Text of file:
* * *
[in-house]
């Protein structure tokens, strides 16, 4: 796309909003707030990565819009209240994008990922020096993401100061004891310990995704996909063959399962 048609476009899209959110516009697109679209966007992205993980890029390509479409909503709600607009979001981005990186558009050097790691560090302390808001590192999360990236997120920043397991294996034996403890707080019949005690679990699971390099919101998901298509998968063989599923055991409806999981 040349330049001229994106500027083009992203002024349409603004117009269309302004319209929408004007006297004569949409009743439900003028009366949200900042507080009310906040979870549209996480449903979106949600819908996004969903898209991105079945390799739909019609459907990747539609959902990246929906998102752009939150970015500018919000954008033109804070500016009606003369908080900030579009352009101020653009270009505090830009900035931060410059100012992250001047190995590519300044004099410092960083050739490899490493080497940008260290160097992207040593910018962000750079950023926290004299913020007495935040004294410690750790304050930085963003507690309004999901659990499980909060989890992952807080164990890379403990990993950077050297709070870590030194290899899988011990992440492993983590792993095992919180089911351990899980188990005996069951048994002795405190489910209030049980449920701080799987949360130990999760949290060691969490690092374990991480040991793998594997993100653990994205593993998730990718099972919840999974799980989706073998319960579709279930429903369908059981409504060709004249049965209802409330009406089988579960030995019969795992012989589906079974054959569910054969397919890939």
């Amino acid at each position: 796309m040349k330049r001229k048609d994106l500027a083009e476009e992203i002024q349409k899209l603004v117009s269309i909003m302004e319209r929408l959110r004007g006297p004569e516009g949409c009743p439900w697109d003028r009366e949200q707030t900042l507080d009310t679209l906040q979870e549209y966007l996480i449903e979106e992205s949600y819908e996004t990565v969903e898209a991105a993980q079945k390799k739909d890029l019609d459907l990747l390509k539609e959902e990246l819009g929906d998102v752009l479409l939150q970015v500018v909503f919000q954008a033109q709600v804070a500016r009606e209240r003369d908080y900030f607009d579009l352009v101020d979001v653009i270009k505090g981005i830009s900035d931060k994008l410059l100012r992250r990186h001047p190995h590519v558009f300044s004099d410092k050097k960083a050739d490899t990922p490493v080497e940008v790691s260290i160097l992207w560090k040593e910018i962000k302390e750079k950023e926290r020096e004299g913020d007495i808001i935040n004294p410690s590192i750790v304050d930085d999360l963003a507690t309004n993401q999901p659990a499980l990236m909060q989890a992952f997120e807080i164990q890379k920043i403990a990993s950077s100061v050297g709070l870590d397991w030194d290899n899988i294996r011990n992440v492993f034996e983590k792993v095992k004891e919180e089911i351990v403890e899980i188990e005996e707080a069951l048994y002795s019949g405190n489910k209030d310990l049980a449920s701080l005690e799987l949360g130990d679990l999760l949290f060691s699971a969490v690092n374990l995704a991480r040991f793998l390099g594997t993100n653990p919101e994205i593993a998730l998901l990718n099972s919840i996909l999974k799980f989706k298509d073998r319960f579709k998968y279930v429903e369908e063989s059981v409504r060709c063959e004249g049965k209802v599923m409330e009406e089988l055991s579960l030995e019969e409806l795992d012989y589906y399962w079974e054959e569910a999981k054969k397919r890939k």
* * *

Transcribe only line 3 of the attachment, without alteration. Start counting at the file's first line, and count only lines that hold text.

């Amino acid at each position: 796309m040349k330049r001229k048609d994106l500027a083009e476009e992203i002024q349409k899209l603004v117009s269309i909003m302004e319209r929408l959110r004007g006297p004569e516009g949409c009743p439900w697109d003028r009366e949200q707030t900042l507080d009310t679209l906040q979870e549209y966007l996480i449903e979106e992205s949600y819908e996004t990565v969903e898209a991105a993980q079945k390799k739909d890029l019609d459907l990747l390509k539609e959902e990246l819009g929906d998102v752009l479409l939150q970015v500018v909503f919000q954008a033109q709600v804070a500016r009606e209240r003369d908080y900030f607009d579009l352009v101020d979001v653009i270009k505090g981005i830009s900035d931060k994008l410059l100012r992250r990186h001047p190995h590519v558009f300044s004099d410092k050097k960083a050739d490899t990922p490493v080497e940008v790691s260290i160097l992207w560090k040593e910018i962000k302390e750079k950023e926290r020096e004299g913020d007495i808001i935040n004294p410690s590192i750790v304050d930085d999360l963003a507690t309004n993401q999901p659990a499980l990236m909060q989890a992952f997120e807080i164990q890379k920043i403990a990993s950077s100061v050297g709070l870590d397991w030194d290899n899988i294996r011990n992440v492993f034996e983590k792993v095992k004891e919180e089911i351990v403890e899980i188990e005996e707080a069951l048994y002795s019949g405190n489910k209030d310990l049980a449920s701080l005690e799987l949360g130990d679990l999760l949290f060691s699971a969490v690092n374990l995704a991480r040991f793998l390099g594997t993100n653990p919101e994205i593993a998730l998901l990718n099972s919840i996909l999974k799980f989706k298509d073998r319960f579709k998968y279930v429903e369908e063989s059981v409504r060709c063959e004249g049965k209802v599923m409330e009406e089988l055991s579960l030995e019969e409806l795992d012989y589906y399962w079974e054959e569910a999981k054969k397919r890939k």